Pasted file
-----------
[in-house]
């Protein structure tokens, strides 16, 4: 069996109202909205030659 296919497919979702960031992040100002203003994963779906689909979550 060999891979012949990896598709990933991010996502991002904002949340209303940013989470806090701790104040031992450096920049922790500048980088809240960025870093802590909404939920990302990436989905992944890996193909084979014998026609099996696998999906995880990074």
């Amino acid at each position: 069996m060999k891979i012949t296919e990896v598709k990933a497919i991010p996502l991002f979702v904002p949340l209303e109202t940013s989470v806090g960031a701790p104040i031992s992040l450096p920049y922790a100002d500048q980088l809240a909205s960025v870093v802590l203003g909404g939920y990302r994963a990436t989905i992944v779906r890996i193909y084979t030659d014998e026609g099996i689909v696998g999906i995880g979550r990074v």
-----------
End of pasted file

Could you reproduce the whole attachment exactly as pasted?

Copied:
[in-house]
């Protein structure tokens, strides 16, 4: 069996109202909205030659 296919497919979702960031992040100002203003994963779906689909979550 060999891979012949990896598709990933991010996502991002904002949340209303940013989470806090701790104040031992450096920049922790500048980088809240960025870093802590909404939920990302990436989905992944890996193909084979014998026609099996696998999906995880990074």
């Amino acid at each position: 069996m060999k891979i012949t296919e990896v598709k990933a497919i991010p996502l991002f979702v904002p949340l209303e109202t940013s989470v806090g960031a701790p104040i031992s992040l450096p920049y922790a100002d500048q980088l809240a909205s960025v870093v802590l203003g909404g939920y990302r994963a990436t989905i992944v779906r890996i193909y084979t030659d014998e026609g099996i689909v696998g999906i995880g979550r990074v």